27 October 2020
Soana is a dietitian consultant and is completing her Doctor of Health Science at Auckland University of Technology (AUT).
I was born in Tonga and came to New Zealand for my education and to train as a dietitian. After graduating in 1993 I went back to Tonga to work in the Ministry of Health. Nutrition and dietetics cover a wide range of public health, health promotion, health education and community development programmes. I assisted with the establishment of the Centre for Diabetes and Cardiovascular Diseases programme at Vaiola Hospital.
In 2002 I migrated back to New Zealand and have worked as a clinical dietitian in Pacific primary health, the National Heart Foundation and for ProCare Health Ltd. I’m also involved in a lot of church and community programmes on a voluntary basis.
I’m doing my doctorate in health science, based on food and Type 2 Diabetes Mellitus (T2DM). My research is with the Tongan leaders – church, community and professionals. In the talanoa, we talk about issues such as, how does diabetes impact on their lifestyle, what are the challenges of being diagnosed with T2DM, and what are the factors that determine food practices and diabetes management? Health practitioners talk about self-managing diabetes, but Tongans live within a family, church, community context and have other priorities.
One of the key things I’m interested in is, ‘how can we make the food information relevant to the context of life in New Zealand?’ When a person becomes diabetic, there are many complex issues to consider – family, community, church, culture and what we value as a Tongan. We are primarily concerned with our spiritual wellbeing and how we connect with family; other matters that are important and physical health is secondary to this. Tongan society is more communal than individual. Tongan people don’t want to be palangi; if they eat vegetables, they got asked, ‘you want to be a palangi!’ This is a challenge for me as a dietitian as we know how good vegetables are for you.
I come from a strengths-based focus; food is provided for us to nourish ourselves. There is so much more to food than just source of nutrients. Sometimes it’s the amount, the time we eat, or how many times we eat. I’m aware and I don’t want to take away treats or pleasures for people. Treat is an interesting aspect; in Tonga we might feast once a month. In New Zealand, we can have a feast every weekend or attend two to three occasions in one weekend. Our family meal can be a daily feast and we love our food. Our people know what to do, they know to eat more fruit and vegetables, eat less salt and fat. But we need a supportive system in place as we struggle to transform our knowledge into action.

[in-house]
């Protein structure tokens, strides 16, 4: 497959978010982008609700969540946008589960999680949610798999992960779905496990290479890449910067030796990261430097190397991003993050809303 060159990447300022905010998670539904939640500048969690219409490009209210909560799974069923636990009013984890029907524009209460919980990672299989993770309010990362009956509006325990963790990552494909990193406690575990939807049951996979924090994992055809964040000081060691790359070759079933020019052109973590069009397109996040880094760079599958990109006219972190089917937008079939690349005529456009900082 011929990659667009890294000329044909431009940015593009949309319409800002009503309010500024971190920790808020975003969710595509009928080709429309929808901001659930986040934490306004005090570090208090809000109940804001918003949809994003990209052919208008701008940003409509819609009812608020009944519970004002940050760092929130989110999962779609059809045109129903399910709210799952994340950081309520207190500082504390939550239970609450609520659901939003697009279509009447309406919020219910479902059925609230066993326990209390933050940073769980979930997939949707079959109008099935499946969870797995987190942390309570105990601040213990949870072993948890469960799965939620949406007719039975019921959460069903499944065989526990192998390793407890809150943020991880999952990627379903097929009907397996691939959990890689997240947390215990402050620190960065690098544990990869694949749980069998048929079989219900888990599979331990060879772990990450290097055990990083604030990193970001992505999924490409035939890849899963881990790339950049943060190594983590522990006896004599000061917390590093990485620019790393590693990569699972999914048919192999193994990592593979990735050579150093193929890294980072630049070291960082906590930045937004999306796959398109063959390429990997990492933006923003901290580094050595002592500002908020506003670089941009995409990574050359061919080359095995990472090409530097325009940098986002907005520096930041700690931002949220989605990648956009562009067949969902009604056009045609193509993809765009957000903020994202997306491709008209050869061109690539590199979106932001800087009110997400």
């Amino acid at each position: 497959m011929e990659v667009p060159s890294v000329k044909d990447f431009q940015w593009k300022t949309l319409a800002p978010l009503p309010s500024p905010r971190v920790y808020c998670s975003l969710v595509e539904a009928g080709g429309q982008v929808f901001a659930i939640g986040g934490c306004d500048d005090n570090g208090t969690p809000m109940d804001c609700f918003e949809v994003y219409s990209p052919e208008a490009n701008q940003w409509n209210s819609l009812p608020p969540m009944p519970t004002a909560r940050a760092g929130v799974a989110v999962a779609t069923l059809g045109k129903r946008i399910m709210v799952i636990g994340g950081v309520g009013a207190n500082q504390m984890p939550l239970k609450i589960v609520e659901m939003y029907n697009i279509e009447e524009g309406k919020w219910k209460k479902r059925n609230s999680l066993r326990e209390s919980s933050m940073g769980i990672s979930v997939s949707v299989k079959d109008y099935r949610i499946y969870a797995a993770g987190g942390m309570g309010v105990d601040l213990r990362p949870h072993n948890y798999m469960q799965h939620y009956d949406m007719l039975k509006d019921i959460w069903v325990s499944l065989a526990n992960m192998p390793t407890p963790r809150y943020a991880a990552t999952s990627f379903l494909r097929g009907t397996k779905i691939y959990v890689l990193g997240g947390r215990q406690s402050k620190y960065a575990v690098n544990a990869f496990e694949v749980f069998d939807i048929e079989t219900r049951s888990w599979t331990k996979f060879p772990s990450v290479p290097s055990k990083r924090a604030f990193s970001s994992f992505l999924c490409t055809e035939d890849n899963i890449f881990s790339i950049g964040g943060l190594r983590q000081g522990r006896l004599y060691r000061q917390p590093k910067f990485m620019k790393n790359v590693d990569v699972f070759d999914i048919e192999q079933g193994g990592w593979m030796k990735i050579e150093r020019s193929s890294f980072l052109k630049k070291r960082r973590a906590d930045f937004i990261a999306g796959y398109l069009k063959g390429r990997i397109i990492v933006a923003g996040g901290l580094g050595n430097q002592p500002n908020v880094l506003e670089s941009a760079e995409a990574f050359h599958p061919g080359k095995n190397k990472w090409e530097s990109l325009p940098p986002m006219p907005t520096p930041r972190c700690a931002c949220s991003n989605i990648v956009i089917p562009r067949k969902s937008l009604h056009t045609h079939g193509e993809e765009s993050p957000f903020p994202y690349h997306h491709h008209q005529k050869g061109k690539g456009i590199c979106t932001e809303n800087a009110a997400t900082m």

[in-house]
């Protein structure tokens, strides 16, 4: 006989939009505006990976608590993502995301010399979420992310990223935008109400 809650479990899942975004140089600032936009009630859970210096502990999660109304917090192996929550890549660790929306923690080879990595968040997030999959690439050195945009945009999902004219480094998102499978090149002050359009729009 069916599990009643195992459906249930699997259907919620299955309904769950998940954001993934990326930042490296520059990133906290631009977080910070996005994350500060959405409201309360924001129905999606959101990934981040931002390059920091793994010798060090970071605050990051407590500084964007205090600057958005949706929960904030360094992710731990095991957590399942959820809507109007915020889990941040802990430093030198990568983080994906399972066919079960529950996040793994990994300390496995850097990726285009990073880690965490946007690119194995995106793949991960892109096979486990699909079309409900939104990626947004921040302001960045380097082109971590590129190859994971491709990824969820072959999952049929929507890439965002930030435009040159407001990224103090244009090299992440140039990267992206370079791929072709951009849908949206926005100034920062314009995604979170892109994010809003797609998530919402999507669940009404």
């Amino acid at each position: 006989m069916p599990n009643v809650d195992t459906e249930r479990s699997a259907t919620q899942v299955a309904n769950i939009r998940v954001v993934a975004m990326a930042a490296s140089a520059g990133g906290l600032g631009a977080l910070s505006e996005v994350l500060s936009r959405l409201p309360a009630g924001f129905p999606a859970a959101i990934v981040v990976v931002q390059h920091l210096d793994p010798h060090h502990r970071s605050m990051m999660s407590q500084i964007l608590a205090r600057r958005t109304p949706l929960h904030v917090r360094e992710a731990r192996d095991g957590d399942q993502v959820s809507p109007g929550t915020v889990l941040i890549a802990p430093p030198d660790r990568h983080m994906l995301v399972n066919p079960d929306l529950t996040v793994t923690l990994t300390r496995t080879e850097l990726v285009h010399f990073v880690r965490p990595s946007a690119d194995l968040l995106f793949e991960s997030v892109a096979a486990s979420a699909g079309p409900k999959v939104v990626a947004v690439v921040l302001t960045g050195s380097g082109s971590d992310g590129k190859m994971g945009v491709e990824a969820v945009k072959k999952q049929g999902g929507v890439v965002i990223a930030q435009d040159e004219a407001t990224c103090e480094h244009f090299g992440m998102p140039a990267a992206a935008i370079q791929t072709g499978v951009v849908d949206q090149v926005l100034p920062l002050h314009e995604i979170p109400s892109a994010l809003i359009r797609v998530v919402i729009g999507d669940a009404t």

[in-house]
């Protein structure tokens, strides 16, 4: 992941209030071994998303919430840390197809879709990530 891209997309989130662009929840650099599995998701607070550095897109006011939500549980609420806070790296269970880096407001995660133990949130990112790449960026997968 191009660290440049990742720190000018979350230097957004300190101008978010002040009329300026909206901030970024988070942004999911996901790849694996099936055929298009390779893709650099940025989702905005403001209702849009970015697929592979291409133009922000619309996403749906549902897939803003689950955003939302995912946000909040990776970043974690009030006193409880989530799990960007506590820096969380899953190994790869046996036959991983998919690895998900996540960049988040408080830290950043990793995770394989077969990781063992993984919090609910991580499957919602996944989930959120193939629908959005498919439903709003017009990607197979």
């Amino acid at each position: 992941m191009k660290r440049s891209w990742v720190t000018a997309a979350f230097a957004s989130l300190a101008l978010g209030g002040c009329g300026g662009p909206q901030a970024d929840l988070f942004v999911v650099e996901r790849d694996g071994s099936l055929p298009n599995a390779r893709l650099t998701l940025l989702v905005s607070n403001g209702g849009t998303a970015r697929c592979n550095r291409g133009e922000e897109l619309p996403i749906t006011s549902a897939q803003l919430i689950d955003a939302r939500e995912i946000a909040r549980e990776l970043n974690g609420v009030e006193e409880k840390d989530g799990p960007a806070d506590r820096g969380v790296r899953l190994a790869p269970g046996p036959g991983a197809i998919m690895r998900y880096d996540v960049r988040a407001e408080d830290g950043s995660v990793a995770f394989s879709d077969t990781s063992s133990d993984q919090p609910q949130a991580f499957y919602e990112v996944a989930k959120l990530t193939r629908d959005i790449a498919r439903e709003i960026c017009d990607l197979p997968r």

I encourage people to put effort into their quality of living. I believe in people’s ability to change. It may not be the right time now, but it’ll come when it’s right for them; you can’t force them.
Many Pacific people don’t know what a dietitian is, however, they are very supportive of education. Under-fives are well support about healthy eating, but there’s no consistent message through to primary and high school years. Children need a pathway to keep being healthy, then they’ll maintain an interest and might look for food and nutrition as an option for further study.
We must create career pathways and the workforce has to be aligned with training. There may be lots of Pacific public health students at University, but they don’t really know what they want to do for a job. When we grow up in Tonga, there are a few traditional careers we know of but In New Zealand there are so many choices including Allied Health. People may think they don’t need to study about food as they know what to eat. Dietitian is a New Zealand Registered professional and a health priority career.
My work is all-hours. It’s not only that you’re expected to deliver your career but also to be available to your community. The good thing about this is you’re respected and appreciated as a trained dietitian and your lived experience is important. As a Pacific dietitian, our people need us and so we can come and talk about things that we know is the reality because we live it.
The key for us is trying to translate the scientific and technical information into a knowledge that’s appropriate for our people. People may know what’s best for them, we can provide guidance for everyday life. And we can work to remove the barriers and create supportive environments, such as policies to promote and sustain healthier food choices. That’s why public health is so important.